Author Topic: Making A Living As A Kindle Book Author  (Read 2801 times)  

Offline Ghoststorywriter

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Making A Living As A Kindle Book Author
« on: July 21, 2014, 06:59:32 pm »
Have any of you here managed to make a successful living from publishing your own Kindle books on Amazon? If so, I would be very interested to read your stories, as I have started my own business as a Kindle author and am doing my utmost to try and make a living from my books.

Cheer.

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    Offline Sara C

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    Re: Making A Living As A Kindle Book Author
    « Reply #1 on: July 21, 2014, 07:34:33 pm »

    Offline Jim Johnson

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    Re: Making A Living As A Kindle Book Author
    « Reply #2 on: July 21, 2014, 07:38:31 pm »
    You might want to give this thread a read too, over at The Passive Voice (one of the major self-pub discussion blogs).


    http://www.thepassivevoice.com/06/2014/indie-authors-quitting-their-day-jobs/

    Offline Ghoststorywriter

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    Re: Making A Living As A Kindle Book Author
    « Reply #3 on: October 21, 2015, 08:29:03 am »
    Thank you for the advice, everybody. It was much appreciated.

    By the way, sharing the great dissatisfaction many Kindle authors have with this new paid-by-page-read system on Amazon Select, I have now taken the step of taking one of my books out of Select and making it available on other platforms like KOBO. Have any of you done this? If so, how is it going?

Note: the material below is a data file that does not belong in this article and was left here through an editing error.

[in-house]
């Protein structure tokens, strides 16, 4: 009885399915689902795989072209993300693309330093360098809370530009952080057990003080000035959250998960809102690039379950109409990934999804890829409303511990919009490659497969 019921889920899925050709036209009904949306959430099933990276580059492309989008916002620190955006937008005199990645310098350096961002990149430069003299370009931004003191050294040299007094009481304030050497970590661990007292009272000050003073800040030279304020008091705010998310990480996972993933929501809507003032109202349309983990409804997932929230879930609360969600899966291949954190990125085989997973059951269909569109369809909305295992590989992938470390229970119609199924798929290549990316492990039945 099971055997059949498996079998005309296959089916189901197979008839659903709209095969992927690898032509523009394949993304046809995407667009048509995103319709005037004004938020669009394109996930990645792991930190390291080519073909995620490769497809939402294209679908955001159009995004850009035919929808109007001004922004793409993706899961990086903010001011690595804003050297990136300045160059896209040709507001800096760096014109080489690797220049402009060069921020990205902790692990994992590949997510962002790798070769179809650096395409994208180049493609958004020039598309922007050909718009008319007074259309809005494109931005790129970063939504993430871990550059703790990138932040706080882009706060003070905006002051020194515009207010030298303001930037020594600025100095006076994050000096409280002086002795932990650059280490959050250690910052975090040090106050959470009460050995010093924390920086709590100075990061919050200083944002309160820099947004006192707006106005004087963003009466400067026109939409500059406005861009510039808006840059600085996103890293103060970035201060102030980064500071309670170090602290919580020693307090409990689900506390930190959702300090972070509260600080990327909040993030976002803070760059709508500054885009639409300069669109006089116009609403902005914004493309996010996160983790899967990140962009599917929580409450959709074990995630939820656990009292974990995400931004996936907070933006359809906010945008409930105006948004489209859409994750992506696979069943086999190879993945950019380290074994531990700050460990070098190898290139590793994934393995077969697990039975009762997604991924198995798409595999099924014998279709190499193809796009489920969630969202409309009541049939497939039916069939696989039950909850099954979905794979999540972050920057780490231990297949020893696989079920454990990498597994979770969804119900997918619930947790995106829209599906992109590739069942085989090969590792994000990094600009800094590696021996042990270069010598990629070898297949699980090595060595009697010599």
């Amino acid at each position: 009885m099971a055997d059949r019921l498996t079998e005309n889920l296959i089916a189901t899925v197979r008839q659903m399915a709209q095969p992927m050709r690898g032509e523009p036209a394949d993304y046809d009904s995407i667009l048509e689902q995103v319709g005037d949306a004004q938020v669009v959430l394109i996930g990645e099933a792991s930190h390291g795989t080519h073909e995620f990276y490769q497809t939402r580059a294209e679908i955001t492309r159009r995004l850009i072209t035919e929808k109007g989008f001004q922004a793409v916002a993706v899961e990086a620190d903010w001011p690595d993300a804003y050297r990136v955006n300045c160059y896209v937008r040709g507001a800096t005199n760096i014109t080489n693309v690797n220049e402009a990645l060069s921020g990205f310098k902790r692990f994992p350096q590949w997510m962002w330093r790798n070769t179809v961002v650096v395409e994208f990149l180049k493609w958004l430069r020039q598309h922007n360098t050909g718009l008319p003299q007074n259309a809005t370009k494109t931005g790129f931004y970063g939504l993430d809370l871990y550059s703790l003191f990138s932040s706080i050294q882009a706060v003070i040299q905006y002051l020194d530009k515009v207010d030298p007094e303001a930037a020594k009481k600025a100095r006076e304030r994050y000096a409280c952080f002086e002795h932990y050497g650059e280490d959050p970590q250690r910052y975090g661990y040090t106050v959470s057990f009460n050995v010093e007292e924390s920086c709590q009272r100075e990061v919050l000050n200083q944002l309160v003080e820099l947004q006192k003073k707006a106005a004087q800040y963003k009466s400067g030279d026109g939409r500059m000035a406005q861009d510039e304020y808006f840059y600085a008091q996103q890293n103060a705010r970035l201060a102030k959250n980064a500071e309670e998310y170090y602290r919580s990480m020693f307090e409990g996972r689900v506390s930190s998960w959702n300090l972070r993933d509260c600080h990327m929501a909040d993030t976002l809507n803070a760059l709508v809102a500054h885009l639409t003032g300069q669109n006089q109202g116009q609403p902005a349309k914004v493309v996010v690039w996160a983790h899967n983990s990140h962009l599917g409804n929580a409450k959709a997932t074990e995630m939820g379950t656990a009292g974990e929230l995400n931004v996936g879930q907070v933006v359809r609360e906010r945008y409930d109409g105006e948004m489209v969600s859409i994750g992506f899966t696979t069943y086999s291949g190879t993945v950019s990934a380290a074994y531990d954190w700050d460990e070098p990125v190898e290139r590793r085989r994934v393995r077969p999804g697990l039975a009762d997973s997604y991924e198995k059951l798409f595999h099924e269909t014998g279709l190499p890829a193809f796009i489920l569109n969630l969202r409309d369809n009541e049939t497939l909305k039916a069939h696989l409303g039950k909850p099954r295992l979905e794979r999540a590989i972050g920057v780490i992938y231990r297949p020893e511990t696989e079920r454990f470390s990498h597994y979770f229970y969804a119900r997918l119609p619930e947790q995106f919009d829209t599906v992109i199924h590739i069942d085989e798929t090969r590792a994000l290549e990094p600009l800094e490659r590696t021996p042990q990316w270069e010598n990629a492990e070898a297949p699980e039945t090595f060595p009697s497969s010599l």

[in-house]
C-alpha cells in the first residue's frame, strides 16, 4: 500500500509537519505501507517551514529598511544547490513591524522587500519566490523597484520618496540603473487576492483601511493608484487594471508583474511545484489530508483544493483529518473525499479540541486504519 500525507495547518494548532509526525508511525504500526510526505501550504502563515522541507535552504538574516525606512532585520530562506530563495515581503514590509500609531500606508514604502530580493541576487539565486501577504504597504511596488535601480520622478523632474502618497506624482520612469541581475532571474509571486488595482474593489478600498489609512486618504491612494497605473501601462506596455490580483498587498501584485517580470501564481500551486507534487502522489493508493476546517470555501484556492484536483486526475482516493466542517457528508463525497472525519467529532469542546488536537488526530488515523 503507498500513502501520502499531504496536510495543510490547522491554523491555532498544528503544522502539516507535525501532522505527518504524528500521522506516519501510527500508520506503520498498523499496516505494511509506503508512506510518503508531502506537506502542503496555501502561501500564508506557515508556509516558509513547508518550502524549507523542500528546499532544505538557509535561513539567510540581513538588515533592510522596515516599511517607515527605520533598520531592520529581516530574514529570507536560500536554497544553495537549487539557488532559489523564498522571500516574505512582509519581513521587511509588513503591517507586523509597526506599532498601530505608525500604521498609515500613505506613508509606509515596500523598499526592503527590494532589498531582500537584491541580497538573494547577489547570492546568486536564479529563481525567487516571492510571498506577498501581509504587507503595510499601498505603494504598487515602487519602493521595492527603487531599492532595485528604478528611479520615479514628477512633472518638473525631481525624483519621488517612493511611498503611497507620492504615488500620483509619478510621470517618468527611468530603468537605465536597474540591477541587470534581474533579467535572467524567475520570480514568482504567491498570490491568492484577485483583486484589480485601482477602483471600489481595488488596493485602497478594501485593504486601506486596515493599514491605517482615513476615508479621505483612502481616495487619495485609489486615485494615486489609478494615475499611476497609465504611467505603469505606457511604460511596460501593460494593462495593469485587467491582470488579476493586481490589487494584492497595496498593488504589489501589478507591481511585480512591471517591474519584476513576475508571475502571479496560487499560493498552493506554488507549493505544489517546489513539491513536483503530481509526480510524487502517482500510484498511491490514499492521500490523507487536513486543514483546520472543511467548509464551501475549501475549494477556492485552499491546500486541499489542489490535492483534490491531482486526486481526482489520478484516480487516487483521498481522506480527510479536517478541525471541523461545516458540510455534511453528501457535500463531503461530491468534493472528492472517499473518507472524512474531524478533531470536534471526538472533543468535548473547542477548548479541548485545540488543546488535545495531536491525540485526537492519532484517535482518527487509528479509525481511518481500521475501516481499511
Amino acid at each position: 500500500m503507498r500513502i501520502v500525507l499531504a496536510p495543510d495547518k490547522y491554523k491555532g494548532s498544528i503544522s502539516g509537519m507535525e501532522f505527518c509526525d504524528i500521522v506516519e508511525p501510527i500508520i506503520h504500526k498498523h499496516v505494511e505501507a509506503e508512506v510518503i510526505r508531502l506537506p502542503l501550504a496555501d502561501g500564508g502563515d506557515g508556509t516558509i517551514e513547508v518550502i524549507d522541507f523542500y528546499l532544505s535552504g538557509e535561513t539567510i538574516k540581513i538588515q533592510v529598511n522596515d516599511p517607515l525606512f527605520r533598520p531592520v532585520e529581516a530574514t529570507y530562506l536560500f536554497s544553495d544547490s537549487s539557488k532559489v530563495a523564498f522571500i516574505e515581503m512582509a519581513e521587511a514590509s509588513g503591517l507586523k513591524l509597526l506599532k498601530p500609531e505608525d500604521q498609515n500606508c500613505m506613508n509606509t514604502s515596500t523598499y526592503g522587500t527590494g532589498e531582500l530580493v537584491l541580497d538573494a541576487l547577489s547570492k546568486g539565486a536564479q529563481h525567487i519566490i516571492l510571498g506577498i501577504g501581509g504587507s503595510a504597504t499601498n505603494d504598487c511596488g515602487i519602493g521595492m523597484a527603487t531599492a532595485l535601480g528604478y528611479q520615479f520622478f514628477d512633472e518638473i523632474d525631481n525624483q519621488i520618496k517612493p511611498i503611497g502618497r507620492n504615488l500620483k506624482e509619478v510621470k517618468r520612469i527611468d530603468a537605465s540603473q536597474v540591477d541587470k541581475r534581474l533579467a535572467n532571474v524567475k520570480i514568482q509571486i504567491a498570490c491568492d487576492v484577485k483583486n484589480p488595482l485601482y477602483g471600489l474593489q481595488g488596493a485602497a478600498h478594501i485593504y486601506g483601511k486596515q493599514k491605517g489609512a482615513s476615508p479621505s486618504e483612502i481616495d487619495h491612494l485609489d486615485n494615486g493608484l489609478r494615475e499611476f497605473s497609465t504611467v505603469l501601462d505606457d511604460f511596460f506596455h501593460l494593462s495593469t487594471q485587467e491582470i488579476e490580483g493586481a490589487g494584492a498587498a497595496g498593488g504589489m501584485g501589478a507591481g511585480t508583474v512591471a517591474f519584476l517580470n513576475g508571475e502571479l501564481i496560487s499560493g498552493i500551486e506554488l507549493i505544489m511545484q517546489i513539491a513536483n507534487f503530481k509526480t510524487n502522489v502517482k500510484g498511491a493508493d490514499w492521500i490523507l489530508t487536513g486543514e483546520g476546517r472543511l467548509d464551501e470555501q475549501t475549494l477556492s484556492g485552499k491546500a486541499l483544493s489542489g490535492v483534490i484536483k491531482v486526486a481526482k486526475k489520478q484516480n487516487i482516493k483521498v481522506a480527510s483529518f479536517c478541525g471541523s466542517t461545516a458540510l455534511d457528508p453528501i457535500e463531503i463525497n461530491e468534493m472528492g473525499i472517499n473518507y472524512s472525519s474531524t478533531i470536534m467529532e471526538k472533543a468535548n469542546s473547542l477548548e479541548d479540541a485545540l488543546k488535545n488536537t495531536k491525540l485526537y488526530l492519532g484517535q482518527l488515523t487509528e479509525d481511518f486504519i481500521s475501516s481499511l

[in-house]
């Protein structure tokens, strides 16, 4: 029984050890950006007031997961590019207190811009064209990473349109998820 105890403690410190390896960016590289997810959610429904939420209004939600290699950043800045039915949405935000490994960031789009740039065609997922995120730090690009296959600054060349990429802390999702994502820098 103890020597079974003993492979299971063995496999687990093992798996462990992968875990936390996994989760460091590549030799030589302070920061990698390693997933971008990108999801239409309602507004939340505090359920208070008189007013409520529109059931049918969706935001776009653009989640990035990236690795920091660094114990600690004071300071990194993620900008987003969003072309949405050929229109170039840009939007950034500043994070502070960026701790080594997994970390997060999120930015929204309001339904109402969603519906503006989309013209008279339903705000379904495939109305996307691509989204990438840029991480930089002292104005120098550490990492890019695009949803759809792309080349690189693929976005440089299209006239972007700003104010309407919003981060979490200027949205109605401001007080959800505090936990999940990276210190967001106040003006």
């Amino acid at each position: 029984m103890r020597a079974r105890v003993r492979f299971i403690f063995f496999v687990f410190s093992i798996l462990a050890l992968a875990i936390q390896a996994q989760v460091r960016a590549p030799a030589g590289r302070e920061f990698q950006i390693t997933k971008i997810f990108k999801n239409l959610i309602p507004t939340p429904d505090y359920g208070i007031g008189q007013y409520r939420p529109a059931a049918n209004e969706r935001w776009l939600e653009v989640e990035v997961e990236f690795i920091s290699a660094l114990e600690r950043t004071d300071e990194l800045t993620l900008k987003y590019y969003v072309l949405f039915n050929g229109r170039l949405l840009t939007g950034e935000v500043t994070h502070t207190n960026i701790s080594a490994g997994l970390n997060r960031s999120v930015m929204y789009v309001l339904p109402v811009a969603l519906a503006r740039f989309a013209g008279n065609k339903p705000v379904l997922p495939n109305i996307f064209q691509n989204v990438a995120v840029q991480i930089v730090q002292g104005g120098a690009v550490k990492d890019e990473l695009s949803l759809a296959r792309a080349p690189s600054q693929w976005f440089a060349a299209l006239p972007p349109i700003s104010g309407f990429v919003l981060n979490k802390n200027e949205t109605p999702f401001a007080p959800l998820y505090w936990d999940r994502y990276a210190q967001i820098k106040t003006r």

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    Offline SasgoraBooks

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    Re: Making A Living As A Kindle Book Author
    « Reply #4 on: October 21, 2015, 10:04:59 am »
    I'm in the process of preparing to go wide with my first short story, my 90 day period ends on the 27th. I'm going direct on Nook, Kobo, Apple, and maybe Smashwords (but no additional aggregation). I really like the Kobo and Nook dashboards, very simple and straight forward. The Apple interface is a bit less user friendly when setting up your account and payments. Uploading direct to Apple also requires using the desktop app iTunes Producer which requires a Mac running OSX 10.9 or higher, which creates a cost barrier for those without Macs. I'm making the conscious effort to do every channel I choose direct and not use any aggregators because I want to maximize my royalties and have total control.
     

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    Re: Making A Living As A Kindle Book Author
    « Reply #5 on: October 21, 2015, 10:13:15 am »
    Thank you for the advice, everybody. It was much appreciated.

    By the way, sharing the great dissatisfaction many Kindle authors have with this new paid-by-page-read system on Amazon Select, I have now taken the step of taking one of my books out of Select and making it available on other platforms like KOBO. Have any of you done this? If so, how is it going?

    I'm using Draft2Digital to go wide with my first series. Well worth the 10% commission for me because I don't have the patience to fight with the less user friendly sites like Apple and D2D is SO easy to use!

    Offline Casper Parks

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    Re: Making A Living As A Kindle Book Author
    « Reply #6 on: October 21, 2015, 10:42:58 am »
    I'm using Draft2Digital to go wide with my first series. Well worth the 10% commission for me because I don't have the patience to fight with the less user friendly sites like Apple and D2D is SO easy to use!

    I use D2D for everything, expect Google Play and Kindle. D2D has great customer service...

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    Offline Doglover

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    Re: Making A Living As A Kindle Book Author